Today we review a proposal to focus on particular regions where effort to reduce climate impacts would be more effective and likely have fewer unintended negative consequences than efforts aimed at the globe as a whole. Included in the potential approaches are modifying arctic warming by injecting sulfate aerosols directly into the Arctic atmosphere, moderate the intensity of tropical cyclones by brightening cloud albedoes, slowing the melting of Greenland and Antarctic ice sheets by blocking ice streams, and compensate for the reduced cooling from SO2 emissions in Asia by brightening the Pacific Ocean.

Key Quotes:

“Global-scale climate intervention is seen as a potential emergency backstop, even though the impacts from initiating melting of the polar ice sheets and biodiversity loss may well be irreversible and even undertaking testing steps in the intervention process outside the laboratory are controversial, at best”

 “model-based simulations ..… project global average temperature to increase to 3-4ºC above its preindustrial level by 2100 “

“surface-based approaches to altering energy flows as a means for moderating adverse regional impacts might well pose less difficult governance challenges and more regionally constrained evaluations of intended outcomes and unintended consequences. “ “near-term reductions in positive radiative forcing could most rapidly be achieved by reducing the atmospheric loadings of short-lived species (particularly methane, black carbon, and tropospheric ozone). “

 “The potential for moderating amplified Arctic warming:
  • high-latitude injection of sulfate aerosols into the stratosphere not only cooled the Arctic, but also, due to their roughly one-year half-life, spread to sub-Arctic latitudes and depressed the summer monsoon.
  • Potential approaches ....include brightening land, ocean, and clear and/or cloudy skies during the sunlit season .. reversing the warming influence caused by reducing air pollutant emissions flowing into the region … and, during the fall and winter seasons, cirrus thinning … bypassing the thermal barrier created by the sea ice ..and ice thickening by pumping sea water up onto existing sea ice.”
“The potential for moderating ocean warming in the tropical cyclone intensification zones:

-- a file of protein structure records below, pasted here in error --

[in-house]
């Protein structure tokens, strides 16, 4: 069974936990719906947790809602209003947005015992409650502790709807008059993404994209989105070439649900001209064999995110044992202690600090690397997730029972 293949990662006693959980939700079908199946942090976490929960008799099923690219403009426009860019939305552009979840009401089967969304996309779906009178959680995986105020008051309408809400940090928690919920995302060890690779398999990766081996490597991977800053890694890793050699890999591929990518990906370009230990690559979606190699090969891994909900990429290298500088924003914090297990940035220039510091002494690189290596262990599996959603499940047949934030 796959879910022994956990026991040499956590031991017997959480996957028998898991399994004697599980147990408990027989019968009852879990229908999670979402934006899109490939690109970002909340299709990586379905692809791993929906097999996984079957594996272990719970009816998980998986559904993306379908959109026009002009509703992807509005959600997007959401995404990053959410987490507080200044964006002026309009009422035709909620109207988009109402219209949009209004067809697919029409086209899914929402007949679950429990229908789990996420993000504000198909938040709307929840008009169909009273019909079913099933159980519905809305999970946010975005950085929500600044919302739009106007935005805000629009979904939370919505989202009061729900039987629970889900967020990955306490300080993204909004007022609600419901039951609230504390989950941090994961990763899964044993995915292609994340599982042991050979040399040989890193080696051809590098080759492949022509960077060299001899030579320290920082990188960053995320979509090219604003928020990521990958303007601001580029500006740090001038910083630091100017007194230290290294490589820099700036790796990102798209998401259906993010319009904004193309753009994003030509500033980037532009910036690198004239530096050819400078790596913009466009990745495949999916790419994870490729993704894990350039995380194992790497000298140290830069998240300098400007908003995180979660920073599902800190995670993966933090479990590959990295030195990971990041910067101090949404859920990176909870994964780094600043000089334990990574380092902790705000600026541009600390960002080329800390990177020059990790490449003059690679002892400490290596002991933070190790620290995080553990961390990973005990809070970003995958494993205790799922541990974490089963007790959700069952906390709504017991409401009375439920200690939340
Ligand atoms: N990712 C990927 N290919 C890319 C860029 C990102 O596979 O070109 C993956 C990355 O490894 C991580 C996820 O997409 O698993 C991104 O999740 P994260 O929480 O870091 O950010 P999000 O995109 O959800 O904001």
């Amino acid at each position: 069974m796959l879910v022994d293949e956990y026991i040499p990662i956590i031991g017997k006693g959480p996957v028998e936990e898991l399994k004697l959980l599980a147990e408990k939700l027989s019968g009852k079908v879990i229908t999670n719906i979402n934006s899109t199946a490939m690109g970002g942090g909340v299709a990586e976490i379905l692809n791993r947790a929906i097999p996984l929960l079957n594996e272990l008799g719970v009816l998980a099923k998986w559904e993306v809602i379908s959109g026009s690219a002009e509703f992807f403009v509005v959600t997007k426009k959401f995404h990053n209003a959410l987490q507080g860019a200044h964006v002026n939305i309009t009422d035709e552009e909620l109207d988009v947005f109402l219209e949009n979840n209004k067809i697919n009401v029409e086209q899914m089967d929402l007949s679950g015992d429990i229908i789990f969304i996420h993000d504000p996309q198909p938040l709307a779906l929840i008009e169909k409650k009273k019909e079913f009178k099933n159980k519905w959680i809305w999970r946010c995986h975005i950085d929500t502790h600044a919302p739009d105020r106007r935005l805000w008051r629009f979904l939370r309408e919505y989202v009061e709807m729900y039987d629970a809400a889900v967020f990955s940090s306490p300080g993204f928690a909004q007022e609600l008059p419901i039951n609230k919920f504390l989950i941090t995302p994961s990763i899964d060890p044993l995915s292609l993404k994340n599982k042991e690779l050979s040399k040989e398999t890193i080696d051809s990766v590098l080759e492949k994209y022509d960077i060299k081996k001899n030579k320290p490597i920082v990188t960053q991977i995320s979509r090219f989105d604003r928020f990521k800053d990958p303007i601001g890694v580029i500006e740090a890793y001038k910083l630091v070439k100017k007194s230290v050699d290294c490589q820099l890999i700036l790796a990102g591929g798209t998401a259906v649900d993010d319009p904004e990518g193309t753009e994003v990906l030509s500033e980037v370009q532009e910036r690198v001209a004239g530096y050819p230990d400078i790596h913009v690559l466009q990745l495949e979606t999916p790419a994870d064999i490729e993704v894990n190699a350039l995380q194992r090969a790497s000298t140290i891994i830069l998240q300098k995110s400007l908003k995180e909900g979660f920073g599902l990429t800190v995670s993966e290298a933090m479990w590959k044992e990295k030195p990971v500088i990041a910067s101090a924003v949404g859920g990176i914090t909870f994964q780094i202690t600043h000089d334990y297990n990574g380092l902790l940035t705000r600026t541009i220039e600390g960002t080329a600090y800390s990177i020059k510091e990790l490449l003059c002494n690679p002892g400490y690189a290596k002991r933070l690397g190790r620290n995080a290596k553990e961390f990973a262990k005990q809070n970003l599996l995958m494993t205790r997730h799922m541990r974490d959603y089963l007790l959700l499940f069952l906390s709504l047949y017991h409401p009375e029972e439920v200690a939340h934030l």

* moderate the intensification effect of warmer ocean waters in only a few specific regions, so the amount of sea salt and/or sulfate aerosols needed to brighten clouds in only a few regions might well remain within reasonable bounds”

“The potential for slowing mass loss from the Greenland and Antarctic Ice Sheets:
*In addition to approaches involving physically blocking the exits of ice streams that may well be unworkable, approaches to consider might include cloud brightening, injection of reflective bubbles, and vertical mixing to lower the temperature of the waters that are observed to be inducing melting at the faces of ice streams. “

“The potential for a regional replacement for the loss of global sulfate cooling:
  • the centroid of the 0.5-1.0ºC cooling influence resulting from SO2 emissions has moved from the North Atlantic basin to southern and eastern Asia, a region where the per-ton-of-emission influence of SO2 emissions is likely larger due to the higher amounts of incoming solar radiation
  • inducing modest clear and cloudy sky brightening in the troposphere over the vast Pacific Ocean that would cause changes in the global energy balance comparable to those induced by the present highly concentrated, health-damaging sulfate loading presently centered over China, India, and downwind would seem to be possible as an alternative global-scale climate intervention”

Tuesday, January 10, 2017

How Do Air Pollution Alerts Affect Public Health Use?